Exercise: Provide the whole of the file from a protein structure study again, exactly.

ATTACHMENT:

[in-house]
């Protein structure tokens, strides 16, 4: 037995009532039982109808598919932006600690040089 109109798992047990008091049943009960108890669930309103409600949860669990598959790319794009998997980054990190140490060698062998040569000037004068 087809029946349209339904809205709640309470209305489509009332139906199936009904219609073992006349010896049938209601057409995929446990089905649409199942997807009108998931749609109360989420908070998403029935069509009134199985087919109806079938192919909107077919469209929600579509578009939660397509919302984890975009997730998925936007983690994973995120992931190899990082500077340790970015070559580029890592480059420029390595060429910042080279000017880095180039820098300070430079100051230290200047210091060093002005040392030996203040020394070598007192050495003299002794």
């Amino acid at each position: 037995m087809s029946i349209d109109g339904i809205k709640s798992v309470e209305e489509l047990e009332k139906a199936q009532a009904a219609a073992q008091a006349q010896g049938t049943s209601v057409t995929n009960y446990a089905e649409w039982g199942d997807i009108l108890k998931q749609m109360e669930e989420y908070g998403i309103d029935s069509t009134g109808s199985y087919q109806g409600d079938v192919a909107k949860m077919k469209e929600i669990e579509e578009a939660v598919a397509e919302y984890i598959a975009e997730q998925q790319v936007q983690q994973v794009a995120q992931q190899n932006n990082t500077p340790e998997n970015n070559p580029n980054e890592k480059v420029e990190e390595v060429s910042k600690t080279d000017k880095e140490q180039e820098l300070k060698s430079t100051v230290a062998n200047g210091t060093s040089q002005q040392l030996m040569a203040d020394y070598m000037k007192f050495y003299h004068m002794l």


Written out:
[in-house]
């Protein structure tokens, strides 16, 4: 037995009532039982109808598919932006600690040089 109109798992047990008091049943009960108890669930309103409600949860669990598959790319794009998997980054990190140490060698062998040569000037004068 087809029946349209339904809205709640309470209305489509009332139906199936009904219609073992006349010896049938209601057409995929446990089905649409199942997807009108998931749609109360989420908070998403029935069509009134199985087919109806079938192919909107077919469209929600579509578009939660397509919302984890975009997730998925936007983690994973995120992931190899990082500077340790970015070559580029890592480059420029390595060429910042080279000017880095180039820098300070430079100051230290200047210091060093002005040392030996203040020394070598007192050495003299002794």
């Amino acid at each position: 037995m087809s029946i349209d109109g339904i809205k709640s798992v309470e209305e489509l047990e009332k139906a199936q009532a009904a219609a073992q008091a006349q010896g049938t049943s209601v057409t995929n009960y446990a089905e649409w039982g199942d997807i009108l108890k998931q749609m109360e669930e989420y908070g998403i309103d029935s069509t009134g109808s199985y087919q109806g409600d079938v192919a909107k949860m077919k469209e929600i669990e579509e578009a939660v598919a397509e919302y984890i598959a975009e997730q998925q790319v936007q983690q994973v794009a995120q992931q190899n932006n990082t500077p340790e998997n970015n070559p580029n980054e890592k480059v420029e990190e390595v060429s910042k600690t080279d000017k880095e140490q180039e820098l300070k060698s430079t100051v230290a062998n200047g210091t060093s040089q002005q040392l030996m040569a203040d020394y070598m000037k007192f050495y003299h004068m002794l």